Celtic neopaganism

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The triple spiral is one of the main symbols of Celtic Reconstructionism Triskele-Symbol1.svg
The triple spiral is one of the main symbols of Celtic Reconstructionism

Celtic neopaganism refers to any type of modern paganism or contemporary pagan movements based on the ancient Celtic religion.

Ancient Celtic religion religion practiced by ancient Celtic people

Ancient Celtic religion, commonly known as Celtic paganism, comprises the religious beliefs and practices adhered to by the Iron Age people of Western Europe now known as the Celts, roughly between 500 BCE and 500 CE, spanning the La Tène period and the Roman era, and in the case of the Insular Celts the British and Irish Iron Age. Very little is known with any certainty about the subject, and apart from documented names that are thought to be of deities, the only detailed contemporary accounts are by hostile and probably not-well-informed Roman writers.



Celtic Reconstructionist Paganism

Celtic Reconstructionist Paganism is a polytheistic reconstructionist approach to Celtic neopaganism, emphasising historical accuracy over eclecticism such as is found in many forms of Neo-druidism. It is an effort to reconstruct and revive, in a modern Celtic cultural context, pre-Christian Celtic religions.

Polytheistic reconstructionism

Polytheistic reconstructionism is an approach to modern paganism first emerging in the late 1960s to early 1970s, which gathered momentum starting in the 1990s. Reconstructionism attempts to re-establish historical polytheistic religions in the modern world, in contrast with neopagan syncretic movements like Wicca, and "channeled" movements like Germanic mysticism or Theosophy.

Neoshamanism refers to "new"' forms of shamanism, or methods of seeking visions or healing. Neoshamanism comprises an eclectic range of beliefs and practices that involve attempts to attain altered states and communicate with a spirit world. Neoshamanic systems may not resemble traditional forms of shamanism. Some have been invented by individual practitioners, though many borrow or gain inspiration from a variety of different indigenous cultures. In particular, indigenous cultures of the Americas have been influential.

Celtic Reconstructionist Paganism

Celtic Reconstructionist Paganism (CR) is an umbrella term for Polytheistic Reconstructionist traditions which are based in one of the specific cultures of the Celtic-speaking peoples (such as Gaelic Polytheists or Welsh or Gaulish Reconstructionists). [4] Celtic Reconstructionists strive to practice a historically accurate and authentic tradition, based on the folklore and living traditions in the Celtic Nations and the diaspora as well as primary sources in the Celtic languages. [5] [6] They reject the eclecticism and cultural appropriation of the broader Neopagan community. [7]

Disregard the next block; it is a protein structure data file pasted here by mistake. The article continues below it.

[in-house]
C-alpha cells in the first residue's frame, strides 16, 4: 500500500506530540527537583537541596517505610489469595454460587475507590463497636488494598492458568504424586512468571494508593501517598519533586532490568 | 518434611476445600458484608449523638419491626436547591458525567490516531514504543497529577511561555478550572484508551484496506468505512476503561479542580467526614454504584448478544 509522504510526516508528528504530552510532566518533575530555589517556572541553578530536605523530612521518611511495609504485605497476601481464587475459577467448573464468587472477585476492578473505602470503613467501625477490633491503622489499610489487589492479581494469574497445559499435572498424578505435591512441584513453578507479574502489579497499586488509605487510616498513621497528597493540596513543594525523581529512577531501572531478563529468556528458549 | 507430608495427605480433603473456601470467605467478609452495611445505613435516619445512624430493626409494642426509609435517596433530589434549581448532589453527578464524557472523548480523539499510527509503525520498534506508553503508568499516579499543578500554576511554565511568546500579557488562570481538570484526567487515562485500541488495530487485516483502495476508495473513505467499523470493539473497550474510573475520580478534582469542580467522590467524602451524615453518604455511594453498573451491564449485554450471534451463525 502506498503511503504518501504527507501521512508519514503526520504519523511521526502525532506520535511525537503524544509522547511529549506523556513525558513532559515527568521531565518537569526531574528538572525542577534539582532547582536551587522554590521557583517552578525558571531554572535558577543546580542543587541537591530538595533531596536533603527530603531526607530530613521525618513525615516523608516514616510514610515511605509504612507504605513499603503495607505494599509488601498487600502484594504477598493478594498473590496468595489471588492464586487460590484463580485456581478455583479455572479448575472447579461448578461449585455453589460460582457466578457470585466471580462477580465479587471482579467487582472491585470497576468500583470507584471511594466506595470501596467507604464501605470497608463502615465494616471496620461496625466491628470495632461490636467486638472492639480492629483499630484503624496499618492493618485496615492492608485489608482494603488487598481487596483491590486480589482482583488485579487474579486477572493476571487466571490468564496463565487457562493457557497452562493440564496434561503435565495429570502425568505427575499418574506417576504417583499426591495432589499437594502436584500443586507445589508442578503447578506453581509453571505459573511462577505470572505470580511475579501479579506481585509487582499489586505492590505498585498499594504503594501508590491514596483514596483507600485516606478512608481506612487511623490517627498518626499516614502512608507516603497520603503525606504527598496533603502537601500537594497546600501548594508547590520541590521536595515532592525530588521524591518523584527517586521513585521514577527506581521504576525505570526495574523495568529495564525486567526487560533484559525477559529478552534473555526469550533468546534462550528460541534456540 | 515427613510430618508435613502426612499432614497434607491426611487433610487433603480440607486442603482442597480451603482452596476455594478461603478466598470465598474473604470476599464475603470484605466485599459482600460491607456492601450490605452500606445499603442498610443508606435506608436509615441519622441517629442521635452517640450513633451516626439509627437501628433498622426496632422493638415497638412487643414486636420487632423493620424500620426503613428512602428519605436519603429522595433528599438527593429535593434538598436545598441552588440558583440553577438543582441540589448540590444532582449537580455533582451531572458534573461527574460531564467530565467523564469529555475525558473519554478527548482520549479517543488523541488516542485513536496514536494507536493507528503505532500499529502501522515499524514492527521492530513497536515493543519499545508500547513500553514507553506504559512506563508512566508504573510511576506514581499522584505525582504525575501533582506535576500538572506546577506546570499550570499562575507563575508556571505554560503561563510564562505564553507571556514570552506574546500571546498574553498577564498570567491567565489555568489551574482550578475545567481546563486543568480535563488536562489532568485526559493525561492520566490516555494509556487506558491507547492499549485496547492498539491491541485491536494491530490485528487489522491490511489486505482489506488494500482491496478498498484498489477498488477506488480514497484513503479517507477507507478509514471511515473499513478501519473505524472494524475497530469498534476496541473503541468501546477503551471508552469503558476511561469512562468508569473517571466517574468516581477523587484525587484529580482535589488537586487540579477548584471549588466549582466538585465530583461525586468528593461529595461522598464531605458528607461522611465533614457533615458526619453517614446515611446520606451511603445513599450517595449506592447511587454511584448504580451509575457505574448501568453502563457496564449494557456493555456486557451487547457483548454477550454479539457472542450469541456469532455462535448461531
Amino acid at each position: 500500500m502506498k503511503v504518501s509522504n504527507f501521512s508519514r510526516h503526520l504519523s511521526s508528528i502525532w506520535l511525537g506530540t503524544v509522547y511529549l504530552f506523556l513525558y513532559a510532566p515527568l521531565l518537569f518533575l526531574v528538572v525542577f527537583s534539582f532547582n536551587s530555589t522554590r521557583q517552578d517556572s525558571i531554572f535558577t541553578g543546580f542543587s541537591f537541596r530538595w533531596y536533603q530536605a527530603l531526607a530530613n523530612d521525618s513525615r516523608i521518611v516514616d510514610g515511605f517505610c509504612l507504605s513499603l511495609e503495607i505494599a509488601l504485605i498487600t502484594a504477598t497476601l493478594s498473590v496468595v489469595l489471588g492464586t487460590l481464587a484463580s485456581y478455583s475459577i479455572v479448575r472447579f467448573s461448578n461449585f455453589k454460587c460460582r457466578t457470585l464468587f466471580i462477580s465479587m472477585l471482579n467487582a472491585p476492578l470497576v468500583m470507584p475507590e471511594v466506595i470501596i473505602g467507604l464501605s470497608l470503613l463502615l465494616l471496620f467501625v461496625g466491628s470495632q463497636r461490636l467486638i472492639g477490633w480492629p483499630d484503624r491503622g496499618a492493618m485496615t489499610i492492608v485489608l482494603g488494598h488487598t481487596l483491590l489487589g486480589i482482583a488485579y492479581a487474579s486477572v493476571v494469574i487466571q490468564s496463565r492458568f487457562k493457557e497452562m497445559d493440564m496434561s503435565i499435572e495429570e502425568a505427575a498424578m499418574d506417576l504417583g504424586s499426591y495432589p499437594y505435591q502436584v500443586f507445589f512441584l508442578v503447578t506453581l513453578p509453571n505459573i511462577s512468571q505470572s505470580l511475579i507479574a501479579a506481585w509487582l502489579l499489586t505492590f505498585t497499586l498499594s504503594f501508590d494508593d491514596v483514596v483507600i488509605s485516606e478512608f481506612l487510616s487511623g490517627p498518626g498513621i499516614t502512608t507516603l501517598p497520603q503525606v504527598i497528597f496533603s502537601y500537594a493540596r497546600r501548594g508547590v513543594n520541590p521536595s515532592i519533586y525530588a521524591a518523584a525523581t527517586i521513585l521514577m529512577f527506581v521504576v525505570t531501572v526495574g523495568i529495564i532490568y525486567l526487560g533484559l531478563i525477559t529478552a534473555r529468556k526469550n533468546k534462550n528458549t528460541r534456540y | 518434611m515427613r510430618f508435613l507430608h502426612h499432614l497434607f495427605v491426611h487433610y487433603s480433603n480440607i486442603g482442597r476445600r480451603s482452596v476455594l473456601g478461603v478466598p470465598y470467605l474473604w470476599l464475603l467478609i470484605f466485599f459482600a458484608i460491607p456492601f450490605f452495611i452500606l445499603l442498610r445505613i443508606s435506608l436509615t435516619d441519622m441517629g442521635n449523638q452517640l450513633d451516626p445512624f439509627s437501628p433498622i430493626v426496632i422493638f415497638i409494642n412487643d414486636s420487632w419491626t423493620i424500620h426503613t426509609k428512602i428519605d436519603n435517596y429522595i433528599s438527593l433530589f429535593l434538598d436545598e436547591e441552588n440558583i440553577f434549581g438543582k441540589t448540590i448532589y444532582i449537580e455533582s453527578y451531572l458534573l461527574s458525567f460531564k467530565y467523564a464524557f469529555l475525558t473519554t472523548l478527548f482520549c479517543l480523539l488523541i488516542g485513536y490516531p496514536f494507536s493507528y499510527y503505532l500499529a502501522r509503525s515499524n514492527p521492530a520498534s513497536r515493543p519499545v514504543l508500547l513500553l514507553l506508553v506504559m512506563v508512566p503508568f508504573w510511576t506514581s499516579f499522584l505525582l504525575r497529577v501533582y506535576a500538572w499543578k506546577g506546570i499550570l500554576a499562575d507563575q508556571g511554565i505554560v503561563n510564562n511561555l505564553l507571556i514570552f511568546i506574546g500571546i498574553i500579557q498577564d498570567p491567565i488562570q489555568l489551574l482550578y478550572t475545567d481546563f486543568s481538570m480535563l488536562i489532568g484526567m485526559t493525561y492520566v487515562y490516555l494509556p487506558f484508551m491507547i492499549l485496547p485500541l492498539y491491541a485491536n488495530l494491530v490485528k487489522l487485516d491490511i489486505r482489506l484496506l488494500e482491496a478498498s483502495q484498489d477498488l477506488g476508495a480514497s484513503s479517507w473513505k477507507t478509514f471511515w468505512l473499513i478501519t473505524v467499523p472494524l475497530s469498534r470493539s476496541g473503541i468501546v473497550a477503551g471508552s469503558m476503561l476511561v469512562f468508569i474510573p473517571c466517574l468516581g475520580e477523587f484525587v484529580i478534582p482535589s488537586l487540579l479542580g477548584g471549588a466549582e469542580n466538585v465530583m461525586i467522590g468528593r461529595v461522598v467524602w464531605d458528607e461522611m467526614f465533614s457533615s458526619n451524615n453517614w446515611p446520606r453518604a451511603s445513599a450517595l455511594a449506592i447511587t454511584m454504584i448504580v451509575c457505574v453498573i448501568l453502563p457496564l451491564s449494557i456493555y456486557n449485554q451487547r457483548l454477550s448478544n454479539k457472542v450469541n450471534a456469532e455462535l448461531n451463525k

Cultural appropriation The adoption of elements of one culture by members of another culture

Cultural appropriation, at times also phrased cultural misappropriation, is the adoption of elements of one culture by members of another culture. This can be controversial when members of a dominant culture appropriate from disadvantaged minority cultures.

Celtic Neoshamanism

Celtic Neoshamanism is a modern spiritual tradition that combines elements from Celtic myth and legend with Michael Harner's core shamanism. [8] Proponents of Celtic Shamanism believe that its practices allow a deeper spiritual connection to those with a northern European heritage. [9] Authors such as Jenny Blain have argued that "Celtic Shamanism" is a "construction" and an "ahistoric concept." [10]

Celtic Wicca

Celtic Wicca is a modern tradition of Wicca that incorporates some elements of Celtic mythology. [11] [12] [13] It employs the same basic theology, rituals and beliefs as most other forms of Wicca. [11] [12] Celtic Wiccans use the names of Celtic deities, mythological figures, and seasonal festivals within a Wiccan ritual structure and belief system, [11] [14] rather than a historically Celtic one. [13] [15]

Wicca modern pagan, witchcraft religion

Wicca, also termed Pagan Witchcraft, is a modern Pagan religion. Scholars of religion categorise it as both a new religious movement and as part of the occultist stream of Western esotericism. It was developed in England during the first half of the 20th century and was introduced to the public in 1954 by Gerald Gardner, a retired British civil servant. Wicca draws upon a diverse set of ancient pagan and 20th-century hermetic motifs for its theological structure and ritual practices.